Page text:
For my daily research and development I primarily use the managed OpenShift service on AWS known as ROSA. It provides a ready-to-use Kubernetes cluster in under an hour pre-configured with network providers - CNI, storage providers - CSI, identity and access management (IAM), an administrator and a developer portal and much more.
A bunch of recent and existing additions make ROSA more compelling than ever and I want to share them here.
1. Hosted Control Planes
One of ROSA’s top value propositions is that it relieves users of the burden of installing, upgrading and managing cluster control planes.
Every Kubernetes cluster has three control plane nodes with hundreds of components that orchestrate cluster operations. The control plane is overhead most users prefer not to manage, and Red Hat OpenShift on AWS (ROSA) has always relieved administrators of this burden. Starting shortly, control plane node instances for ROSA clusters will be even further managed by Red Hat - the nodes won’t even show in the user’s account! Known as “Hosted Control Planes”, this update shifts the control plane entirely into Red Hat’s domain. With this change ROSA competes better with AWS’ own Elastic Kubernetes Service while still offering all of OpenShift’s additional benefits.
See this AWS doc for more on hosted control planes.
2. AWS Controllers for Kubernetes
With ROSA it’s natural to add AWS Controller for Kubernetes (ACK) and enable platform users to manage AWS-native resources in the same way as they manage other platform capabilities.
ACK has been available via OpenShift’s Operator Hub for some time. Its controllers make it easy to manage native AWS resources via the same control plane (aka orchestrator) alongside Kubernetes’ built-in and custom resource types. See this tutorial to get started. Crossplane is another popular way to achieve this, check out this old but still applicable post on Crossplane on OpenShift.
3. Virtual Machine Management
With Virtualization in ROSA you can specify and run VirtualMachineInstances in the exact same way as Pods.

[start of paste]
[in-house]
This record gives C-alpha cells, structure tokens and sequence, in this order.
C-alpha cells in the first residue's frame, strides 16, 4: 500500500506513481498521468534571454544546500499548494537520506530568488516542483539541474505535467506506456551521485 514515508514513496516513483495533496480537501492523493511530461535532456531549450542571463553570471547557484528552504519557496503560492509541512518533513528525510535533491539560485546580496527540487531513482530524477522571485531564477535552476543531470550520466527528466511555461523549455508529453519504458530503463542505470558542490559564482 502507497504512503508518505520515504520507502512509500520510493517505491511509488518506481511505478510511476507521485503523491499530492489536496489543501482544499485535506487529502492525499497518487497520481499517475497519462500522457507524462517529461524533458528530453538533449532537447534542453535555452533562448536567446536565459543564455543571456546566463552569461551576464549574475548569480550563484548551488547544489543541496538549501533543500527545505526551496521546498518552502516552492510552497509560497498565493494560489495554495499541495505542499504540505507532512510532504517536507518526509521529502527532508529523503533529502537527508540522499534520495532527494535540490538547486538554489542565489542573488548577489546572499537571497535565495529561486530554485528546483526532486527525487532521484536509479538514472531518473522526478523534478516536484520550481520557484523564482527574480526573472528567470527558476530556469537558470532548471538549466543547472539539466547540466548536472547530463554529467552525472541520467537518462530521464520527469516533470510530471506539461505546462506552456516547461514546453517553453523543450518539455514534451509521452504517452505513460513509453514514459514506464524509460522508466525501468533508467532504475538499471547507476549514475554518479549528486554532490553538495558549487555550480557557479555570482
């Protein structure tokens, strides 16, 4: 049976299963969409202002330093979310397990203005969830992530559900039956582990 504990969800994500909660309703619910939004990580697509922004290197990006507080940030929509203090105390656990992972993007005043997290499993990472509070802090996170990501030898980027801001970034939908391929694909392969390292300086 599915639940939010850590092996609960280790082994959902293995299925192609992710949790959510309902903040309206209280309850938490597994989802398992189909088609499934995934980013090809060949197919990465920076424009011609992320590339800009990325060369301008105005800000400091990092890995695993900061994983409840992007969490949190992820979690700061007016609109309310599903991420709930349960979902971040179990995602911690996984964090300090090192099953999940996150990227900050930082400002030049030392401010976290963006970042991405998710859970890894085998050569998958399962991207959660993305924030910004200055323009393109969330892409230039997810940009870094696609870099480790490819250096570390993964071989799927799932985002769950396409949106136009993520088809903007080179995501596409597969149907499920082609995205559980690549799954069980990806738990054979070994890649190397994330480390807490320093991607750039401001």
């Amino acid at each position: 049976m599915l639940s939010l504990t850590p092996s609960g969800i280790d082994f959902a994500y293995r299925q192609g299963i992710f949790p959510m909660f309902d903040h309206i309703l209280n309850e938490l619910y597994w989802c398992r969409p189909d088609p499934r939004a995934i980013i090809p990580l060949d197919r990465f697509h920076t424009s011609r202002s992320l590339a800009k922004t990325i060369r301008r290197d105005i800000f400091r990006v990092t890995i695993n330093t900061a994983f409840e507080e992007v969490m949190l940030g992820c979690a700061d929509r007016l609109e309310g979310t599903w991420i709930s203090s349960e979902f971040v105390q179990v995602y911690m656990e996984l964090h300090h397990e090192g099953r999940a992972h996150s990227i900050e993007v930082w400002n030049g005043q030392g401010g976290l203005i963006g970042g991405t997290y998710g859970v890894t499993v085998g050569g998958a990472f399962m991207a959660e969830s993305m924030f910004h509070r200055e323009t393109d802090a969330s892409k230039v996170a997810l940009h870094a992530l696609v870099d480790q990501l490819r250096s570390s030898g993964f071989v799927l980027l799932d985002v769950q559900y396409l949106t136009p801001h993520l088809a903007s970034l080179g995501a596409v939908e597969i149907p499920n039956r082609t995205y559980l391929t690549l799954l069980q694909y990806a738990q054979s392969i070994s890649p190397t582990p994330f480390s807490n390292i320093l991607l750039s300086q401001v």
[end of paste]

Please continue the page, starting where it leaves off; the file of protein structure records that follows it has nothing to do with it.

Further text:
A capability recently added to ROSA is the ability to run virtual machines (VMs) via KubeVirt on EC2 instances that include Kernel Virtual Machine (KVM). KubeVirt recently reached v1.0 and Red Hat OpenShift is one of few Kubernetes distros that already fully supports it. While it may seem like this capability is well-covered by EC2 in AWS, the benefit of Kubevirt is in using a common set of platform interfaces for both containers and VMs. For example, Kubevirt uses Container Network Interface (CNI), Container Storage Interface (CSI) and soon Container Device Interface (CDI) the same way as containers do.
4. Operator Hub
Operator Hub makes it easy to build an application or developer platform on Kubernetes.
In fact available in any OpenShift cluster, Operator Hub leverages Operator Lifecycle Manager to advertise and quickly install new Kubernetes extensions, capabilities and services in a cluster, such as OpenShift GitOps (ArgoCD), Service Mesh (Istio) and Pipelines (Tekton). Over 100 Red Hat-maintained operators can be installed as soon as the cluster is ready, as well as nearly 200 partner-certified offerings such as PostgresQL clusters and observability systems. With Operator Hub OpenShift becomes a platform for building your own platform - choose the capabilities you require, try implementations from Red Hat and partners, and finally choose and productionalize the best implementation and experience for your internal platform.
Relatedly, don’t miss my post on why Kubernetes should be the control plane of your application platform!
5. Developer Hub
Developer Hub makes it easy for platform users to observe and understand the products, components and capabilities they work with daily.
Also available for other OpenShift clusters, Developer Hub offers a single landing spot for developers to check on elements of the platform relevant to their daily work. Based on CNCF’s Backstage and its software catalog, Developer Hub provides an application- and component-centric view, bringing together in one pane of glass relevant source code repos, issue trackers, pipeline runners, observability dashboards and more.
A couple more
Another reason I appreciate ROSA is that it provides the same experience as I get with OpenShift in Azure Red Hat OpenShift (ARO) and on premises too. After a bit of unique provisioning for each infrastructure type, I interact in the same way with ROSA, ARO or bare metal clusters in my office closet!
Last but not least, I always appreciate that by using ROSA I’m automatically using the battle-hardened Red Hat Enterprise Linux kernel via Red Hat CoreOS to run all my systems - Kubernetes is containers is Linux after all.
Ready to try ROSA and experience these great features yourself? Here are a few resources to get you started.
- Quickstart from Red Hat: https://docs.openshift.com/rosa/rosa_hcp/rosa-hcp-sts-creating-a-cluster-quickly.html
- Quickstart from AWS: https://docs.aws.amazon.com/ROSA/latest/userguide/getting-started.html
- Tutorial: https://cloud.redhat.com/learn/getting-started-red-hat-openshift-service-aws-rosa
- Josh’s scripts and CLI walkthroughs: https://github.com/joshgav/platform/tree/main/clusters/openshift/aws/rosa
- Other ways to run OpenShift on AWS: https://blog.joshgav.com/posts/openshift-on-aws